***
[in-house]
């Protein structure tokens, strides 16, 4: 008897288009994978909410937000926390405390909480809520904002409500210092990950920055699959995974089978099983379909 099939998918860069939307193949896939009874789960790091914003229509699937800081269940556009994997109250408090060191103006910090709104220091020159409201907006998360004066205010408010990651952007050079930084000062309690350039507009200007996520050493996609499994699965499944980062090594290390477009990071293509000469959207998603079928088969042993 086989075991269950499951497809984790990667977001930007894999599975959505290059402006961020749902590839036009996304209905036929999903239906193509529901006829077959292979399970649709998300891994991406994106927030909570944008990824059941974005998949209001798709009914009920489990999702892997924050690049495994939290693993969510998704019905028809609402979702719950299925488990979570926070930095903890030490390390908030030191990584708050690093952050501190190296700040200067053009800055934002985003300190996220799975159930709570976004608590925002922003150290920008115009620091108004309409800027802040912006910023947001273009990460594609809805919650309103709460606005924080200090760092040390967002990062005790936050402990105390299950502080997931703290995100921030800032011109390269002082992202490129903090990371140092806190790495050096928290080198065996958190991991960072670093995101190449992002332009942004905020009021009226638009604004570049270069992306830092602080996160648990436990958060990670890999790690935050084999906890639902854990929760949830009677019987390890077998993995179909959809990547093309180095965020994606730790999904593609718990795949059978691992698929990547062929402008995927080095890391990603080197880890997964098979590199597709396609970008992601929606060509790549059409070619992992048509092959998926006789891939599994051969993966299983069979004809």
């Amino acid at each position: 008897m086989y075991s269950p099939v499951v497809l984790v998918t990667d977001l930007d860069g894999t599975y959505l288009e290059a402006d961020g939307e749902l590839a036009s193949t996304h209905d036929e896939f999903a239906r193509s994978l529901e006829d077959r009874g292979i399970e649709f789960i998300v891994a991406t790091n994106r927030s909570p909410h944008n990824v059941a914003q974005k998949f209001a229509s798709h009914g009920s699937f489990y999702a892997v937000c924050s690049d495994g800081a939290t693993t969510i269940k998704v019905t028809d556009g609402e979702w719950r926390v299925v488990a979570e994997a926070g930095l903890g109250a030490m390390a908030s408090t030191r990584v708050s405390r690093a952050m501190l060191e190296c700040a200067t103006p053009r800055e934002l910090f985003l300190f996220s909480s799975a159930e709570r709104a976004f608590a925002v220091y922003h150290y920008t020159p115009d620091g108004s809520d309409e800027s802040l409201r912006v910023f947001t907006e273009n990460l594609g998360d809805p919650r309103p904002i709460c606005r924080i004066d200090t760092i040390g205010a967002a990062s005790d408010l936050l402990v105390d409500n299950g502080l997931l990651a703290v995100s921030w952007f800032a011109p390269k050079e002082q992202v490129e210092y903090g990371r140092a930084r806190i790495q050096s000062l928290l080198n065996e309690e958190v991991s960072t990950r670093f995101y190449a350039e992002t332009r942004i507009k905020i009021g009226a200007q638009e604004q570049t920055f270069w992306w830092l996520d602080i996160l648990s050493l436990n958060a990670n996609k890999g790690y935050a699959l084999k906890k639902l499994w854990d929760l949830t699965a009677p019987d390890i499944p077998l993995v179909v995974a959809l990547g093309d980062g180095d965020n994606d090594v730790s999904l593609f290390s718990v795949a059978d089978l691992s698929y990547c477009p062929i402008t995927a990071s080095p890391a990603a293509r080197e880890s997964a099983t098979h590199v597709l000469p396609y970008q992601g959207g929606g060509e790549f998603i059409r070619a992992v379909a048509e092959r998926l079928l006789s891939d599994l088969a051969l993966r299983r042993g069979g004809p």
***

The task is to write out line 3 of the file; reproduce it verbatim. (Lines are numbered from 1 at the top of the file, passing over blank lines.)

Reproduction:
């Amino acid at each position: 008897m086989y075991s269950p099939v499951v497809l984790v998918t990667d977001l930007d860069g894999t599975y959505l288009e290059a402006d961020g939307e749902l590839a036009s193949t996304h209905d036929e896939f999903a239906r193509s994978l529901e006829d077959r009874g292979i399970e649709f789960i998300v891994a991406t790091n994106r927030s909570p909410h944008n990824v059941a914003q974005k998949f209001a229509s798709h009914g009920s699937f489990y999702a892997v937000c924050s690049d495994g800081a939290t693993t969510i269940k998704v019905t028809d556009g609402e979702w719950r926390v299925v488990a979570e994997a926070g930095l903890g109250a030490m390390a908030s408090t030191r990584v708050s405390r690093a952050m501190l060191e190296c700040a200067t103006p053009r800055e934002l910090f985003l300190f996220s909480s799975a159930e709570r709104a976004f608590a925002v220091y922003h150290y920008t020159p115009d620091g108004s809520d309409e800027s802040l409201r912006v910023f947001t907006e273009n990460l594609g998360d809805p919650r309103p904002i709460c606005r924080i004066d200090t760092i040390g205010a967002a990062s005790d408010l936050l402990v105390d409500n299950g502080l997931l990651a703290v995100s921030w952007f800032a011109p390269k050079e002082q992202v490129e210092y903090g990371r140092a930084r806190i790495q050096s000062l928290l080198n065996e309690e958190v991991s960072t990950r670093f995101y190449a350039e992002t332009r942004i507009k905020i009021g009226a200007q638009e604004q570049t920055f270069w992306w830092l996520d602080i996160l648990s050493l436990n958060a990670n996609k890999g790690y935050a699959l084999k906890k639902l499994w854990d929760l949830t699965a009677p019987d390890i499944p077998l993995v179909v995974a959809l990547g093309d980062g180095d965020n994606d090594v730790s999904l593609f290390s718990v795949a059978d089978l691992s698929y990547c477009p062929i402008t995927a990071s080095p890391a990603a293509r080197e880890s997964a099983t098979h590199v597709l000469p396609y970008q992601g959207g929606g060509e790549f998603i059409r070619a992992v379909a048509e092959r998926l079928l006789s891939d599994l088969a051969l993966r299983r042993g069979g004809p």